JEFFERSON CITY, MO – By the end of the week, Governor Mike Parson signed 13 remaining pieces of legislation into law, concluding bill singings for the 2021 legislative session. Several of those bills address critical child and family safety issues.
As announced by House Judiciary Chair David Evans, “We were able to focus in the House Judiciary Committee this year on important child and family safety issues, and we had a very strong session. It was also great working with Senator Tony Luetkemeyer on this legislation. Tony is Chair of Senate Judiciary, and is a smart, straight shooting guy. Working together, we were able to get strong child safety laws passed with bipartisan support.”
One of the new bills signed this past week was a comprehensive justice bill titled “SB 53.” Marcia Hazelhorst, Executive Director of the Missouri Juvenile Justice Association, is an enthusiastic supporter of the new law. “Senate Bill 53 is a huge piece of legislation for Missouri’s youth and families. There are many juvenile justice reforms in this legislation-right to counsel, holding certified youth in detention, raising the age of juvenile court jurisdiction clean-up language, extending the age of commitment to Division of Youth Services and establishing the Juvenile Justice Preservation Fund as a local fund to assist juvenile officers in providing programs and services for youth as a result of the expansion of jurisdiction over 17-year old’s. Missouri Juvenile Justice Association is grateful for Representative (former Judge) David Evans’ support and movement of this legislation!”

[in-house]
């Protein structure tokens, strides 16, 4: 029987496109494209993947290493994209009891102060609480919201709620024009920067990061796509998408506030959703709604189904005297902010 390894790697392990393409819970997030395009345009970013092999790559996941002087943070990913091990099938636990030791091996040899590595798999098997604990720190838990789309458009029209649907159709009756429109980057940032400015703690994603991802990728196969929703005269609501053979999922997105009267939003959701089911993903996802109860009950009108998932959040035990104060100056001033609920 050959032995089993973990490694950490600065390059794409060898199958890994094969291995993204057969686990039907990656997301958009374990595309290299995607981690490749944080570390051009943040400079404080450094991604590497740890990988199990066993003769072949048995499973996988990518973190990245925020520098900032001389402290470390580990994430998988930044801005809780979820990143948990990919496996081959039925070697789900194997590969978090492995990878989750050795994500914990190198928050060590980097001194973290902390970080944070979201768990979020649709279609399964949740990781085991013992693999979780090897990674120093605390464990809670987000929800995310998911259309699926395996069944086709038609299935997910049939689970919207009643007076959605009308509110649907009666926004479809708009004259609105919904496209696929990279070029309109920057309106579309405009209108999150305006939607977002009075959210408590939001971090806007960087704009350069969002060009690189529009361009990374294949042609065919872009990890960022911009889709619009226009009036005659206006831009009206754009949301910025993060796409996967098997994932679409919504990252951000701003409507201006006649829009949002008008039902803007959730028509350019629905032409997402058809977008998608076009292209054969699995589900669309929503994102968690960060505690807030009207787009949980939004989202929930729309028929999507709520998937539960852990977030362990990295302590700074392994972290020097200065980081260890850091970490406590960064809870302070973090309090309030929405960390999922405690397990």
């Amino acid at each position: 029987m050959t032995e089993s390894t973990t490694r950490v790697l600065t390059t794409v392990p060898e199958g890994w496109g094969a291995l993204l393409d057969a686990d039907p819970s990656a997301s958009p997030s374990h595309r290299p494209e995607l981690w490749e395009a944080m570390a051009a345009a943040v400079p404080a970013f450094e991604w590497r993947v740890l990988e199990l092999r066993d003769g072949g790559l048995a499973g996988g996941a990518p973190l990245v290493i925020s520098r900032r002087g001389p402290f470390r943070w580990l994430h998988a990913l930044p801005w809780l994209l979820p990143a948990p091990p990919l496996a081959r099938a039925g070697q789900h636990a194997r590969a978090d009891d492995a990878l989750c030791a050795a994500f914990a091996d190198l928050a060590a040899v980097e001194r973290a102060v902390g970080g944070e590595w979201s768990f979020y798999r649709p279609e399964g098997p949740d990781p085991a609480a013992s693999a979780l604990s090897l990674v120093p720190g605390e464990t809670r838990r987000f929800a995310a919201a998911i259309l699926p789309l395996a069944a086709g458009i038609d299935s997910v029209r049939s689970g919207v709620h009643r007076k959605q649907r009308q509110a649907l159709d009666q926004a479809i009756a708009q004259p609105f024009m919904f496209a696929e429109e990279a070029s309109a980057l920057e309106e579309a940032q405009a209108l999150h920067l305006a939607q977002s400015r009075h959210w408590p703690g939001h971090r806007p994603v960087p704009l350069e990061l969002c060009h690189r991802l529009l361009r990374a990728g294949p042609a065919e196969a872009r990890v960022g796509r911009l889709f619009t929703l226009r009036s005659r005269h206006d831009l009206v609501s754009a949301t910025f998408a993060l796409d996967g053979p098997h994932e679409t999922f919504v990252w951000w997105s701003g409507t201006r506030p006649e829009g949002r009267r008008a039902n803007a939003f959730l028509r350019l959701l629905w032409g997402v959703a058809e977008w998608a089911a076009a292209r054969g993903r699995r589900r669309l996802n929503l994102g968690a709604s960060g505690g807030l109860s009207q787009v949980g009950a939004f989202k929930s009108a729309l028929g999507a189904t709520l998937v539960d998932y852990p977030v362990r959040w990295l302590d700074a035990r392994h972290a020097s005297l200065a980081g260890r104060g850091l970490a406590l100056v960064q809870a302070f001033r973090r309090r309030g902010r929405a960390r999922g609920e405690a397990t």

Another bill signed into law this week by Governor Parson was HB 557. Representative Rudy Veit (Vice-chair of House Judiciary) describes this bill as “a highpoint for me and a rewarding experience. This bill was desperately needed to help protect our most vulnerable children placed in residential care 24 hours a day, 365 days a year.” This law extends child safety laws to children placed and living in all residential facilities even those self-designated as being “religious based.”
Because the present law of Missouri does not apply to “religious based” facilities, it gave the perfect opportunity for sexual predators to claim religious status and evade inspection by the state.” This new law “takes important steps to require basic things of these facilities such as notifying the state of their existence and background checks for employees which good facilities already do anyway.”
In another section of SB 53, Governor Parson approved new and extended protections to victimized children and their families. Under current law, an order of protection lasts only 1 year and possibly 1 year longer if renewed. This law allows victims of abuse and severe stalking to obtain an extended order of protection lasting from 2 years up to the life of the perpetrator when the judge finds that a victim is in serious danger of further physical harm or of continuous stalking. As described by Representative Lane Roberts, “This may be the most important bill I have ever helped pass. Even if I never pass anything else, passing this bill makes my time as a legislator worthwhile.”
Another signed bill helps protect young passengers of Head Start buses getting on and off those buses. Under current law, drivers are required to stop for school buses discharging students if the buses display the flashing lights and signs. But because of a loophole in the law, drivers did not have to stop for Head Start buses even though the buses are identical in appearance. This law closes that loophole and provides the same protections to all children getting into and off school and Head Start buses. Representative Evans states the loophole was first explained to him by concerned Head Start bus drivers in West Plains expressing their serious concerns about the safety of their young passengers. Evans states, “It’s great to get this law signed and the same protections extended to our young Head Start kids.”